Dungeons & Dragons: The Temple of Elemental Evil -- A Classic Greyhawk Adventure Review
By Dwayne Baird |
The Temple of Elemental Evil: A Classic Greyhawk Adventure (ToEE) is more than just a mouthful to say -- it's the first RPG to be based on the new Advanced Dungeons & Dragons 3.5 rules. As it's based on a classic Gary Gygax module from the '80s, ToEE has a lot to live up to. Translating such a well-known adventure, especially one originally written by the creator of D&D, is a tasks that's ripe with pressure...and I'm happy to report that Troika did a good job at pulling off that lofty task.
While the Troika team did take a few liberties with side quests and expanding the village of Hommlet a great deal to offer up more gameplay possibilities, for the most part the digital version of ToEE plays out very similarly to the classic module. You'll already recognize a lot of the locations and characters if you're familiar with the original, such as the seedy town of Nulb, the noble Burne and the drunken Elmo, and the locations in the game even resemble some of the drawings included in the original module. While the story isn't really all that deep, I can say that the digital version of ToEE lives up to the fame of the original pen-and-paper module (Why do they call it pen-and-paper by the way? Does anybody really play tabletop D&D with a pen?). But I can't really fault Troika for the lack of deep storyline since the original module was more of a dungeon crawl "hack-n-slash everything die" type affair.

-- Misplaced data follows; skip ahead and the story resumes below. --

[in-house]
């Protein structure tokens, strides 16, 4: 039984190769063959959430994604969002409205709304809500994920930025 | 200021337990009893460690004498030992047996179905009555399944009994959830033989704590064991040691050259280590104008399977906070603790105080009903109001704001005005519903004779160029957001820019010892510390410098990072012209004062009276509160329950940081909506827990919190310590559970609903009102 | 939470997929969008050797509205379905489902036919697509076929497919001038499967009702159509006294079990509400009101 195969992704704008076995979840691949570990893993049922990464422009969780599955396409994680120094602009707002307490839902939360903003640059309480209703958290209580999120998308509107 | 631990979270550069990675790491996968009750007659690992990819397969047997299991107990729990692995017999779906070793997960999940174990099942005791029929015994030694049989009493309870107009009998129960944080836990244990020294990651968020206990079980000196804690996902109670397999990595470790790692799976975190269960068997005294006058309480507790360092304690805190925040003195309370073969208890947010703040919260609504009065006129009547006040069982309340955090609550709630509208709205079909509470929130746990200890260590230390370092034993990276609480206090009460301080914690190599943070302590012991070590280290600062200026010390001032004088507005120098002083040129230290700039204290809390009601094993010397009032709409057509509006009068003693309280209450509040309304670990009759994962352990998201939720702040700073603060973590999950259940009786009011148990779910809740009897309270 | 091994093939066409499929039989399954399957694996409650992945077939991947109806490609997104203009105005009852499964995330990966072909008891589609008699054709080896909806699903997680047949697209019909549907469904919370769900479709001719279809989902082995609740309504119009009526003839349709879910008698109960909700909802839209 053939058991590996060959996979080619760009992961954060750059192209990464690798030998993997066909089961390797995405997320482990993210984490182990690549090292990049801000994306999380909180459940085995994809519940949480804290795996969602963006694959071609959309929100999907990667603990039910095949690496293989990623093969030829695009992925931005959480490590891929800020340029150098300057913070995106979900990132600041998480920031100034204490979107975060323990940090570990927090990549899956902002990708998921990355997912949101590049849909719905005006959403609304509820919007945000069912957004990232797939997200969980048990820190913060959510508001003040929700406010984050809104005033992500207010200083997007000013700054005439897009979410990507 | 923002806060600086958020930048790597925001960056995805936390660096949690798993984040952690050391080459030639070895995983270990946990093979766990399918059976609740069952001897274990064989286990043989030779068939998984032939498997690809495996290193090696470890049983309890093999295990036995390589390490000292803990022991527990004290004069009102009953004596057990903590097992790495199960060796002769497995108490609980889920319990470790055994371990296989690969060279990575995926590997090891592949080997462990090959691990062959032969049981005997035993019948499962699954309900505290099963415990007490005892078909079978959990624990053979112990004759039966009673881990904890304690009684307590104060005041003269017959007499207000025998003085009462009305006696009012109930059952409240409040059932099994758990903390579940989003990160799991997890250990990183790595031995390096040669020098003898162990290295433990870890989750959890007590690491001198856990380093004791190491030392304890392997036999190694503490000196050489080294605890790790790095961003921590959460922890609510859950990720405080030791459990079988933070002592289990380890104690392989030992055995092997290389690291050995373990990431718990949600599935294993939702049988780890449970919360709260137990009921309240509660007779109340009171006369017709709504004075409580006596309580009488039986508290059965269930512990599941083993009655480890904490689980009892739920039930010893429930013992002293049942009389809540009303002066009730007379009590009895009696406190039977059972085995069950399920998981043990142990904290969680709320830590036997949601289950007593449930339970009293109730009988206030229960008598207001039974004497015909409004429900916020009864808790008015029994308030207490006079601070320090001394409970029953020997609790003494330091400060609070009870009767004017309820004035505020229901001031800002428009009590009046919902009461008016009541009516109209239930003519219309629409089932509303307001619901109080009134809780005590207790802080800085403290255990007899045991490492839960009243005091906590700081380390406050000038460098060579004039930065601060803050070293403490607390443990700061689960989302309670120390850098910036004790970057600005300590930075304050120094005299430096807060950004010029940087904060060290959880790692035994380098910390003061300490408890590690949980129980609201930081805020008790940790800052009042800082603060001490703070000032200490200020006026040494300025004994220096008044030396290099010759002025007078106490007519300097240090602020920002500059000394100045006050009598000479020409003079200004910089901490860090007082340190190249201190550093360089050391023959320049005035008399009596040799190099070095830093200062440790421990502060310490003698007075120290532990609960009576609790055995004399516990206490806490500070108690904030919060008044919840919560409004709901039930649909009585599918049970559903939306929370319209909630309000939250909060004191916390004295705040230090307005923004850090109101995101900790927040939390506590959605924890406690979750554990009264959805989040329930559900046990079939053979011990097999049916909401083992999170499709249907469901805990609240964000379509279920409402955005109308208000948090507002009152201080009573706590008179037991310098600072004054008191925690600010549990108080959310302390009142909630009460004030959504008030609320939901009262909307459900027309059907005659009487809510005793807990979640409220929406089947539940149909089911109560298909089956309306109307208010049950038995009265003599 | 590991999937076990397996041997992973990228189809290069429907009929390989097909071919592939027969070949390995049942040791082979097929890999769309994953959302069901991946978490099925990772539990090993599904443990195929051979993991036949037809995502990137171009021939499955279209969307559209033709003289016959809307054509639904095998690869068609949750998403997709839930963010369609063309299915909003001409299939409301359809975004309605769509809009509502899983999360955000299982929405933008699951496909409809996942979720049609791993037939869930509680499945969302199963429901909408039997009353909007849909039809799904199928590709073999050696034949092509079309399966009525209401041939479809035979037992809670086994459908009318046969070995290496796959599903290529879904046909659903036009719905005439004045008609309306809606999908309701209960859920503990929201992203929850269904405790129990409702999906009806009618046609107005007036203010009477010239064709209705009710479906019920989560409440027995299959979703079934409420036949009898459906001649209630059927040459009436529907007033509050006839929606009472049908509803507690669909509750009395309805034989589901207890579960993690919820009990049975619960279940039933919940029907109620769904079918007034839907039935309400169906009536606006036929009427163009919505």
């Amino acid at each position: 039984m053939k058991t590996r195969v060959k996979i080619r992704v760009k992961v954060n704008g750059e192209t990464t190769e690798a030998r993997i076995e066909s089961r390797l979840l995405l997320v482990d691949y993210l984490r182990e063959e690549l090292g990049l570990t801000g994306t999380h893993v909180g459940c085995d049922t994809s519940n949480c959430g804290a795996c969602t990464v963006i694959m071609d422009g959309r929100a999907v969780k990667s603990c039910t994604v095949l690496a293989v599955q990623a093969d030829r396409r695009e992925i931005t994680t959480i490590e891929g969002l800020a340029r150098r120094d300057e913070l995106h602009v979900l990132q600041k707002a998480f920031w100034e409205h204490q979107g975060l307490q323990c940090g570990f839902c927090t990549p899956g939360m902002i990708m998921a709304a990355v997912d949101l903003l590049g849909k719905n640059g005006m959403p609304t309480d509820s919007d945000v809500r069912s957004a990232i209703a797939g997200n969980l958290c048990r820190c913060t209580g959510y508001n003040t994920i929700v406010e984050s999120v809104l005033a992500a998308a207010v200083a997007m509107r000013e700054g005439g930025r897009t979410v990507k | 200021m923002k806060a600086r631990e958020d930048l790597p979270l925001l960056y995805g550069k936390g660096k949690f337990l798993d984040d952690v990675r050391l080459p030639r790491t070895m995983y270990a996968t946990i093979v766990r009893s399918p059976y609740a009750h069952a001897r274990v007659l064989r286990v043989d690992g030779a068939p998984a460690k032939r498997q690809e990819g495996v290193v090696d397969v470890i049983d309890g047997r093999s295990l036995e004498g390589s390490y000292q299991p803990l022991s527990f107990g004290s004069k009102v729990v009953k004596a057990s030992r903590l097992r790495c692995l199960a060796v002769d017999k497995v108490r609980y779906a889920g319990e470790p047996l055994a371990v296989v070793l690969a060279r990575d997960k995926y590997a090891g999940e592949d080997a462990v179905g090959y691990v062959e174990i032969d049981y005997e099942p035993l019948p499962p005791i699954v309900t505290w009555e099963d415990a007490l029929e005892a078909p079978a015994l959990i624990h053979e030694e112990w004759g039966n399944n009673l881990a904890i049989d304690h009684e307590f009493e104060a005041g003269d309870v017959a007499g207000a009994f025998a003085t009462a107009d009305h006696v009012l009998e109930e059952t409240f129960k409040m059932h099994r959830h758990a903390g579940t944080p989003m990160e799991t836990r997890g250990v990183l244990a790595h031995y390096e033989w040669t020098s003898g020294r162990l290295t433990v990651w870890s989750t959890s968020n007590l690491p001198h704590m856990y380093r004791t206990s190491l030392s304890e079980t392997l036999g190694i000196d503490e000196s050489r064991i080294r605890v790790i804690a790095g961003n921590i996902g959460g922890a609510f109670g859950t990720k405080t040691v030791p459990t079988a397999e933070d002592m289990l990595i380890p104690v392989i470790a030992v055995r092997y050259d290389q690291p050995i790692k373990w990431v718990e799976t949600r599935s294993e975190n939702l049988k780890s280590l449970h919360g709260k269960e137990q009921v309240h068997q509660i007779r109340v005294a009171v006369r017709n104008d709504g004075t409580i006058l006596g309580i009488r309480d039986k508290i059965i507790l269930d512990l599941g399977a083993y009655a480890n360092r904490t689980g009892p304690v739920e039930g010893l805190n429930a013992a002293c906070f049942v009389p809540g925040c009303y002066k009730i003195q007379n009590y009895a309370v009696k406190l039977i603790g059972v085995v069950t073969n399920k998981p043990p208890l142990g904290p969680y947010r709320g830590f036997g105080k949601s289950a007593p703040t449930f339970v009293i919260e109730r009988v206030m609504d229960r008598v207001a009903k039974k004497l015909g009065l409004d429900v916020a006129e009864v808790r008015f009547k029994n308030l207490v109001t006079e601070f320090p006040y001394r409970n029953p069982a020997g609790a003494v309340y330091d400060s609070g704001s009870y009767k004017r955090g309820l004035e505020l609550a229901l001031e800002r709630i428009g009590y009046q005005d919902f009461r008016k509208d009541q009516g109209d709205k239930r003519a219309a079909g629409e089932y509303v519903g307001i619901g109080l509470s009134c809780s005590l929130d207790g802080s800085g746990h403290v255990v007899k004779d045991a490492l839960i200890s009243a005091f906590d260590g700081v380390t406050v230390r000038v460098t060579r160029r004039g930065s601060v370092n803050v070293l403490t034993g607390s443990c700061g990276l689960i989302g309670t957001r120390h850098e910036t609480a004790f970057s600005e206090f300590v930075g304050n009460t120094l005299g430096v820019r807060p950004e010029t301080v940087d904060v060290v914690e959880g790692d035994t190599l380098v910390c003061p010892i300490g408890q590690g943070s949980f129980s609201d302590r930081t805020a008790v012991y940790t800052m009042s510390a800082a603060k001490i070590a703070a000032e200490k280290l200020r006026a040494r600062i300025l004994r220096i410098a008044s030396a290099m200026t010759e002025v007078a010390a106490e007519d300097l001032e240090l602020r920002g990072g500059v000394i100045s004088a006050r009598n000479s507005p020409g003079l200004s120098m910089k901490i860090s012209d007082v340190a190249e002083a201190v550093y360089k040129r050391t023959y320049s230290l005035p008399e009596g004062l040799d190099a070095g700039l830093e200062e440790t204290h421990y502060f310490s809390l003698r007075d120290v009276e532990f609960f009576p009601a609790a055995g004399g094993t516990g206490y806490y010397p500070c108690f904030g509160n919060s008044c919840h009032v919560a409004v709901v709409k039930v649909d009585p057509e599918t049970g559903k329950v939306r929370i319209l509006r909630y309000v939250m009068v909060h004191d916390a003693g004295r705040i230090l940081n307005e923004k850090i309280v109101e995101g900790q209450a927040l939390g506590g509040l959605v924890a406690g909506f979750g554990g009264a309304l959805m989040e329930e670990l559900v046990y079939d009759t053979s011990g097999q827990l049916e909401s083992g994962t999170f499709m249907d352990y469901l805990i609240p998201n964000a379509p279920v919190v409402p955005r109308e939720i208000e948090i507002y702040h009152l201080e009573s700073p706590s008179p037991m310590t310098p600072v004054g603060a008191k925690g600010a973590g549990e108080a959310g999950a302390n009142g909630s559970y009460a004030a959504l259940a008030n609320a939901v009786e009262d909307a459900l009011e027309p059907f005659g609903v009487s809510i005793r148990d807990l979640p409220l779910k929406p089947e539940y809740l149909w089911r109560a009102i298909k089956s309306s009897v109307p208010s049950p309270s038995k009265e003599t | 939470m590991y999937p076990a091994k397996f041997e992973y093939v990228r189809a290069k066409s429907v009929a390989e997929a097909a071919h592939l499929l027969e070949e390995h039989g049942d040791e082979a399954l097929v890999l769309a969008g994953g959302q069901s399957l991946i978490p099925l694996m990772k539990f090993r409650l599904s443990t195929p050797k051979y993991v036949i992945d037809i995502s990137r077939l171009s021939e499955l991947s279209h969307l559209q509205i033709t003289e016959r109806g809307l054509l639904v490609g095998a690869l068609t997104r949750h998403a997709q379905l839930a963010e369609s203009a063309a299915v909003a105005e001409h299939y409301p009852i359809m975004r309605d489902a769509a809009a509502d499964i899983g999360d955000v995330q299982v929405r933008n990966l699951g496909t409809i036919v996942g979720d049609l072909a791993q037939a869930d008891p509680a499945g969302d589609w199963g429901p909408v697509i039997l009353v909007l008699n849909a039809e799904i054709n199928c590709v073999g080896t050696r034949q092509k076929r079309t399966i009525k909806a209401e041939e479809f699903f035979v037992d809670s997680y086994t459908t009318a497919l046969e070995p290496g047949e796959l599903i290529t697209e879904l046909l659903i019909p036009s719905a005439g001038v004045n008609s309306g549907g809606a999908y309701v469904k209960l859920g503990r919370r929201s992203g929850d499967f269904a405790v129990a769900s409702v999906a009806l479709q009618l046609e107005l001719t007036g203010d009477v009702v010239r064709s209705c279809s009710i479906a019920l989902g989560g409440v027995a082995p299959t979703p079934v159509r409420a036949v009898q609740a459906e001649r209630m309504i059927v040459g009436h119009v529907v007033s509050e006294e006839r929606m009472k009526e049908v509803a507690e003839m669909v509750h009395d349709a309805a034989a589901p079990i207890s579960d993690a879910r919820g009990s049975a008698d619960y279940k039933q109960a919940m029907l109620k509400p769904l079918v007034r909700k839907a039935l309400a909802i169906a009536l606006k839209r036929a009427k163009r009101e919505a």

The ToEE module was massive adventure, and the computer game lives up to that legacy as well. As you would imagine, there are an overwhelming number of people to converse and interact with, and the game is packed with thousands and thousands of lines of dialogue, especially when you consider they're tailored to alignment and even intelligence. You can expect some very different options if you initiate a conversation with a player character who's a bit dim-witted, such as responding to someone who says "You shant regret this" with "Me not even gret once yet."
Like the aforementioned conversation, the folks at Troika have included their own brand of humor seen in their previous effort Arcanum: Of Steamworks and Magick Obscura and of course in the Fallout series which, although not technically a Troika game, shares many of the same development members. One of the funnier bits involves the NPC bard Zaxis, who sings all of his dialogue in an off-key warble. He's not the bravest bard in the band, and he adds a bit of wussy lightheartedness to your adventures in the sinister, evil temple by singing such lines as "This is a big room...this can't be good" while you're exploring.
In an interesting twist, you begin the game by choosing a general alignment for your entire party, and depending on your party's alignment, you can only choose characters appropriate for that group. For example, a true and just Paladin won't group with an assemblage looking to loot and pillage everyone in sight, and an evil half-orc barbarian wants nothing to do with a group of goodie two-shoes looking to plant daisies and save the world.